I Am Not A Number, I am a Free Man!
AMC is bringing back the best tv show ever (granting it some leeway for its time), The Prisoner, for a six hour miniseries.
AMC is bringing back the best tv show ever (granting it some leeway for its time), The Prisoner, for a six hour miniseries. It’s coming up on November 15, and with this and Mad Men, I’m going to have to start to remember where AMC is located on my cable service.
Here is a very sharp and entertaining bit of cultural criticism that sees the initial impulse of the 1960s show that inspired everything from electronica bands to cyberpunk authors as having been associated with the hippie counterculture, but finds that now the "poles have flipped." The individualist paranoia of the ’60s hippest show may now be associated with John Galt and (gulp) Glenn Beck:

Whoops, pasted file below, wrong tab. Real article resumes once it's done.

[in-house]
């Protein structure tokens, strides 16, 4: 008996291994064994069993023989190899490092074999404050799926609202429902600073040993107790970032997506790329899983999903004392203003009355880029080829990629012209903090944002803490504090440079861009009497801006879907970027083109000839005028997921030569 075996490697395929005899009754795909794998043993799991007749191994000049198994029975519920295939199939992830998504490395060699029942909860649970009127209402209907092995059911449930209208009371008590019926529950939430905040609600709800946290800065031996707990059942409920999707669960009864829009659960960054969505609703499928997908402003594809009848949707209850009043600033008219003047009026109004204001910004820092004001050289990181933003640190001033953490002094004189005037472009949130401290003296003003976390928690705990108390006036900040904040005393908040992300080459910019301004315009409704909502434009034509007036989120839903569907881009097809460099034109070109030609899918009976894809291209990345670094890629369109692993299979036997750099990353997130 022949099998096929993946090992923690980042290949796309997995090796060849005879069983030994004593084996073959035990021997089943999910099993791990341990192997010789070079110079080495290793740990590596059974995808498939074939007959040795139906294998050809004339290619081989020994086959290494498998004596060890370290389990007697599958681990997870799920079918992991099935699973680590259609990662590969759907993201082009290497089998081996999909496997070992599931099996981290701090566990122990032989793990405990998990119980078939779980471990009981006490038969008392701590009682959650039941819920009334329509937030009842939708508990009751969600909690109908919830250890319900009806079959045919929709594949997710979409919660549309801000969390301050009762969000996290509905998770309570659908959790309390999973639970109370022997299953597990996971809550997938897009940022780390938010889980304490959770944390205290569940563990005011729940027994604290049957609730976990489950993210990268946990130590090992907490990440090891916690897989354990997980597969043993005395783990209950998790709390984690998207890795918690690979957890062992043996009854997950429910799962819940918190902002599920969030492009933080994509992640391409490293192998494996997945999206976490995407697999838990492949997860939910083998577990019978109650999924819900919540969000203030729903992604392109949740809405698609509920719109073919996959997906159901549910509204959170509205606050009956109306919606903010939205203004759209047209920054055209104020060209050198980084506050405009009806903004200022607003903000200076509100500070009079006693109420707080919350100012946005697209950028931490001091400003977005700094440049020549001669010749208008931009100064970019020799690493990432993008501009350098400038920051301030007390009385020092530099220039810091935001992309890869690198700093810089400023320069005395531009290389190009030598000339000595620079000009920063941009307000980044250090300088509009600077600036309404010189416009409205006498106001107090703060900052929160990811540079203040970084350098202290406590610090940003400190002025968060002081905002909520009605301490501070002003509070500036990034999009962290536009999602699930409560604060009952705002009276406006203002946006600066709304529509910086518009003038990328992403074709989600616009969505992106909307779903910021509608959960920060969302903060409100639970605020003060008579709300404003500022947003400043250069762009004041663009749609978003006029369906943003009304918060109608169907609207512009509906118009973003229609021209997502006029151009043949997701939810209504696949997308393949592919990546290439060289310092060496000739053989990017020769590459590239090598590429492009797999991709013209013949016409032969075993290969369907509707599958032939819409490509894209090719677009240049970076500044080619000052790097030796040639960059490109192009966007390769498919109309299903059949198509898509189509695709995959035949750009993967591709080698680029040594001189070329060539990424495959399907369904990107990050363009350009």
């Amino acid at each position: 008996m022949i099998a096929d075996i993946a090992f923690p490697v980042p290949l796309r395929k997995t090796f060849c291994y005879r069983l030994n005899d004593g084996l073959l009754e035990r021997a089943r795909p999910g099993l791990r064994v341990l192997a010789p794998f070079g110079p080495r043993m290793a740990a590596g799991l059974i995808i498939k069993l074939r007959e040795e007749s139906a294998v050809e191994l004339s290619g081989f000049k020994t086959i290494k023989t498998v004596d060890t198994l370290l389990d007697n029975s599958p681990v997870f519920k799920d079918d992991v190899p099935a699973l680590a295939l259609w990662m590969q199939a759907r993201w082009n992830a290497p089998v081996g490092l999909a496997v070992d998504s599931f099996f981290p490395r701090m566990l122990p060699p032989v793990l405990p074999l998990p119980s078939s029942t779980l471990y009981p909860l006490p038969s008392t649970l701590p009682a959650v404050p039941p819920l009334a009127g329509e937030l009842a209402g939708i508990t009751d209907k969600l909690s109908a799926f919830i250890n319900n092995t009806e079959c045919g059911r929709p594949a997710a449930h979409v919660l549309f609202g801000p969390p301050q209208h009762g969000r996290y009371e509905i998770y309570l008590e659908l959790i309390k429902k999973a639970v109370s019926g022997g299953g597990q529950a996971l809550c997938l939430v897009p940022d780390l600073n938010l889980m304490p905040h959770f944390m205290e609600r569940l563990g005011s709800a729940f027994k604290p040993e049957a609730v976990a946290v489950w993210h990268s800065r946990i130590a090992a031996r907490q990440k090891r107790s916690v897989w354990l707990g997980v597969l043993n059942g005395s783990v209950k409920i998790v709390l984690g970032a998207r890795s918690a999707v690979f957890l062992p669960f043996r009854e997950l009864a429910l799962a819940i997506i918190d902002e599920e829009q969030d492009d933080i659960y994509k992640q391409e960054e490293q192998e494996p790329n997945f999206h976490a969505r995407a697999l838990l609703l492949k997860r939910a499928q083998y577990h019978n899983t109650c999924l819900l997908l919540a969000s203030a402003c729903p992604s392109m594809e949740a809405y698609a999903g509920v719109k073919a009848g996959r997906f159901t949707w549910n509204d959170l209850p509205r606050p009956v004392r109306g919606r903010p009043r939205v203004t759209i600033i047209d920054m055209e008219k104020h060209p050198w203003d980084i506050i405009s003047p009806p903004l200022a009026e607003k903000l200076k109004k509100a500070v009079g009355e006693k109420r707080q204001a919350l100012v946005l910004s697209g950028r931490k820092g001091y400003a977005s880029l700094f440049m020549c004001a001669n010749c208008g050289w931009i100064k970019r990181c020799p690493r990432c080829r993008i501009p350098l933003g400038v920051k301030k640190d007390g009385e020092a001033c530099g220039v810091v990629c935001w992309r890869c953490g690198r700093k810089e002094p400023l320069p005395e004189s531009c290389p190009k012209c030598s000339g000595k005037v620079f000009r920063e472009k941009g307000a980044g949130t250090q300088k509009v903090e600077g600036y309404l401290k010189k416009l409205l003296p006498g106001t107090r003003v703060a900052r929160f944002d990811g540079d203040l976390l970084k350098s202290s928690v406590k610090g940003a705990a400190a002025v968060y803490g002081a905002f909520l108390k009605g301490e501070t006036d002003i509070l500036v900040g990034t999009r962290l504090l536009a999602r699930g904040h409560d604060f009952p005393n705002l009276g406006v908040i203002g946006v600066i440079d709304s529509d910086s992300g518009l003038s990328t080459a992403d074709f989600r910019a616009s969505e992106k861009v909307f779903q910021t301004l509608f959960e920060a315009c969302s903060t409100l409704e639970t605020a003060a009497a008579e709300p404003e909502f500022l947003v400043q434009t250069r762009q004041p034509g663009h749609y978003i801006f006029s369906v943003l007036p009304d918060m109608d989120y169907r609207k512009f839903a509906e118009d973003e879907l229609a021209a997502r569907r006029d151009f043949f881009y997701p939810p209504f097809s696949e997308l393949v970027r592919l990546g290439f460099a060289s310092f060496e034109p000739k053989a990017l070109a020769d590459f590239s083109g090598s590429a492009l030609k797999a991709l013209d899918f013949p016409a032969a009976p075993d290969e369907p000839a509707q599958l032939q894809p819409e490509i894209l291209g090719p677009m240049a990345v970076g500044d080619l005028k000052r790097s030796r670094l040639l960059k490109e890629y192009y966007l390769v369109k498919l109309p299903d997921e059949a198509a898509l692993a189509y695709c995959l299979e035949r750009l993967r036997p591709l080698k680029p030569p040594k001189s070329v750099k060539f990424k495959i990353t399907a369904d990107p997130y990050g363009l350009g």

"Re-viewing The Prisoner, I didn’t feel as though I were looking back into the 60’s so much as I was looking at today reflected in a funhouse mirror. The Prisoner’s schizoid vision of a world split between mad institutions, which destroy freedom and corrode the spirit, and a few raging and alienated holdouts still speaks to the zeitgeist — but the political poles have flipped since 1967. The pot-smoking, radical hippie has been replaced by the gun-toting, reactionary tea bagger; in place of the Stalinist aphorisms of Mao’s Red Book, we have Manifest Destiny redux in The 5,000 Year Leap, a.k.a. Glenn Beck’s Red Book. Unlike the older generation, today’s rebel dropouts are not inspired by the spiritual restlessness of Hesse’s Siddhartha or Maugham’s The Razor’s Edge. Their motives are economic and punitively moralistic, and their model is John Galt, the libertarian hero of Ayn Rand’s Atlas Shrugged. Seething with resentment that the fruits of their honest labor are used — via the tyranny of taxation — to subsidize their less deserving fellow citizens, they fantasize about dropping out of the system, or in their patois ‘going Galt.’ "